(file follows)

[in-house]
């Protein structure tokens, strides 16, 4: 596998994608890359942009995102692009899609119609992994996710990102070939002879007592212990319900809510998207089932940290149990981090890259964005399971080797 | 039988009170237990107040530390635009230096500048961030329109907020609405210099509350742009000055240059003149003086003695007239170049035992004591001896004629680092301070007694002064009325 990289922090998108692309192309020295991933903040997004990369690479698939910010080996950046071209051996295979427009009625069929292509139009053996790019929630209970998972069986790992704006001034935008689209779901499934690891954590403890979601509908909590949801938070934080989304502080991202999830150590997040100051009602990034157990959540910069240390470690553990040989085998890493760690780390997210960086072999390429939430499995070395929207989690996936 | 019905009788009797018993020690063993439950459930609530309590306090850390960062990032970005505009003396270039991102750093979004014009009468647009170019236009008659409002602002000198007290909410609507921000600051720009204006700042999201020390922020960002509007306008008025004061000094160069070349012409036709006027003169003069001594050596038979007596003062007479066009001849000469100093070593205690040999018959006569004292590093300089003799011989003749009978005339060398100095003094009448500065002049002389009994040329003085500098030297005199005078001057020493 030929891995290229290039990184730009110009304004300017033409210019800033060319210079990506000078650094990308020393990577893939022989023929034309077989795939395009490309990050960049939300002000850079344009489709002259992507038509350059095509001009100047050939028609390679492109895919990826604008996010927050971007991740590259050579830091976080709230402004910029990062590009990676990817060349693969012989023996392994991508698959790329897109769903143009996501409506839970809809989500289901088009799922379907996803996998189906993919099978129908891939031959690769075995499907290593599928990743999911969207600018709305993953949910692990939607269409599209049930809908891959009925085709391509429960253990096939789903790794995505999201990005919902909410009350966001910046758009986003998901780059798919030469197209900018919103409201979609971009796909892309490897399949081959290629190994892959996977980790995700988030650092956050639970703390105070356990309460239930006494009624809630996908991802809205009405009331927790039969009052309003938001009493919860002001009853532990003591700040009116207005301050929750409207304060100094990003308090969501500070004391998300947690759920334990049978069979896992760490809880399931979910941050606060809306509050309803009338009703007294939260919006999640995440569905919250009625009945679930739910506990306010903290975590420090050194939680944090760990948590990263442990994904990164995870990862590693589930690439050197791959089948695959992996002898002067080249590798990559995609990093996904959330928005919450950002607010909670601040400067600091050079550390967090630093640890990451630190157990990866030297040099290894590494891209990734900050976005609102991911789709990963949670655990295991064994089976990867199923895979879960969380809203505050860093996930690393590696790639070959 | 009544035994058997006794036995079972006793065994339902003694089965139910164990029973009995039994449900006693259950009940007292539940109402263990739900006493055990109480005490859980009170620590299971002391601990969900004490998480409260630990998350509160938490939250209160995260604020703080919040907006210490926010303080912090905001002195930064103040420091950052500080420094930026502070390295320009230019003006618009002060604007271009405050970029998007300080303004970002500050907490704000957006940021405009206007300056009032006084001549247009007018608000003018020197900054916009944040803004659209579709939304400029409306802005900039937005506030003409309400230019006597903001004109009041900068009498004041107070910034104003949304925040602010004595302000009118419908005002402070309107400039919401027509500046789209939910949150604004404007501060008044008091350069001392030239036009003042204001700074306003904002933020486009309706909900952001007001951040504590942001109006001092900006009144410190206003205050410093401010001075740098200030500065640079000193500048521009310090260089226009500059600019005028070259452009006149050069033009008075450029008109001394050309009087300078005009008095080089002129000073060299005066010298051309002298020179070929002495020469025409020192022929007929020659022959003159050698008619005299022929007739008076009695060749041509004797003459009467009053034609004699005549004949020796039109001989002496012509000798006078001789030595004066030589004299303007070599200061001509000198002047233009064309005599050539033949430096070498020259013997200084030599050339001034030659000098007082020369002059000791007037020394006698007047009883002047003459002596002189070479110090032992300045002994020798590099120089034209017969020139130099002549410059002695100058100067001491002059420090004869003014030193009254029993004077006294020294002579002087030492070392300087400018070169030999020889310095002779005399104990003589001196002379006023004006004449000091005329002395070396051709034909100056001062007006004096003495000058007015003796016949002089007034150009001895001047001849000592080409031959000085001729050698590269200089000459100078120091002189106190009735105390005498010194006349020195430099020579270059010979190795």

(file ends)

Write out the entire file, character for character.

[in-house]
């Protein structure tokens, strides 16, 4: 596998994608890359942009995102692009899609119609992994996710990102070939002879007592212990319900809510998207089932940290149990981090890259964005399971080797 | 039988009170237990107040530390635009230096500048961030329109907020609405210099509350742009000055240059003149003086003695007239170049035992004591001896004629680092301070007694002064009325 990289922090998108692309192309020295991933903040997004990369690479698939910010080996950046071209051996295979427009009625069929292509139009053996790019929630209970998972069986790992704006001034935008689209779901499934690891954590403890979601509908909590949801938070934080989304502080991202999830150590997040100051009602990034157990959540910069240390470690553990040989085998890493760690780390997210960086072999390429939430499995070395929207989690996936 | 019905009788009797018993020690063993439950459930609530309590306090850390960062990032970005505009003396270039991102750093979004014009009468647009170019236009008659409002602002000198007290909410609507921000600051720009204006700042999201020390922020960002509007306008008025004061000094160069070349012409036709006027003169003069001594050596038979007596003062007479066009001849000469100093070593205690040999018959006569004292590093300089003799011989003749009978005339060398100095003094009448500065002049002389009994040329003085500098030297005199005078001057020493 030929891995290229290039990184730009110009304004300017033409210019800033060319210079990506000078650094990308020393990577893939022989023929034309077989795939395009490309990050960049939300002000850079344009489709002259992507038509350059095509001009100047050939028609390679492109895919990826604008996010927050971007991740590259050579830091976080709230402004910029990062590009990676990817060349693969012989023996392994991508698959790329897109769903143009996501409506839970809809989500289901088009799922379907996803996998189906993919099978129908891939031959690769075995499907290593599928990743999911969207600018709305993953949910692990939607269409599209049930809908891959009925085709391509429960253990096939789903790794995505999201990005919902909410009350966001910046758009986003998901780059798919030469197209900018919103409201979609971009796909892309490897399949081959290629190994892959996977980790995700988030650092956050639970703390105070356990309460239930006494009624809630996908991802809205009405009331927790039969009052309003938001009493919860002001009853532990003591700040009116207005301050929750409207304060100094990003308090969501500070004391998300947690759920334990049978069979896992760490809880399931979910941050606060809306509050309803009338009703007294939260919006999640995440569905919250009625009945679930739910506990306010903290975590420090050194939680944090760990948590990263442990994904990164995870990862590693589930690439050197791959089948695959992996002898002067080249590798990559995609990093996904959330928005919450950002607010909670601040400067600091050079550390967090630093640890990451630190157990990866030297040099290894590494891209990734900050976005609102991911789709990963949670655990295991064994089976990867199923895979879960969380809203505050860093996930690393590696790639070959 | 009544035994058997006794036995079972006793065994339902003694089965139910164990029973009995039994449900006693259950009940007292539940109402263990739900006493055990109480005490859980009170620590299971002391601990969900004490998480409260630990998350509160938490939250209160995260604020703080919040907006210490926010303080912090905001002195930064103040420091950052500080420094930026502070390295320009230019003006618009002060604007271009405050970029998007300080303004970002500050907490704000957006940021405009206007300056009032006084001549247009007018608000003018020197900054916009944040803004659209579709939304400029409306802005900039937005506030003409309400230019006597903001004109009041900068009498004041107070910034104003949304925040602010004595302000009118419908005002402070309107400039919401027509500046789209939910949150604004404007501060008044008091350069001392030239036009003042204001700074306003904002933020486009309706909900952001007001951040504590942001109006001092900006009144410190206003205050410093401010001075740098200030500065640079000193500048521009310090260089226009500059600019005028070259452009006149050069033009008075450029008109001394050309009087300078005009008095080089002129000073060299005066010298051309002298020179070929002495020469025409020192022929007929020659022959003159050698008619005299022929007739008076009695060749041509004797003459009467009053034609004699005549004949020796039109001989002496012509000798006078001789030595004066030589004299303007070599200061001509000198002047233009064309005599050539033949430096070498020259013997200084030599050339001034030659000098007082020369002059000791007037020394006698007047009883002047003459002596002189070479110090032992300045002994020798590099120089034209017969020139130099002549410059002695100058100067001491002059420090004869003014030193009254029993004077006294020294002579002087030492070392300087400018070169030999020889310095002779005399104990003589001196002379006023004006004449000091005329002395070396051709034909100056001062007006004096003495000058007015003796016949002089007034150009001895001047001849000592080409031959000085001729050698590269200089000459100078120091002189106190009735105390005498010194006349020195430099020579270059010979190795």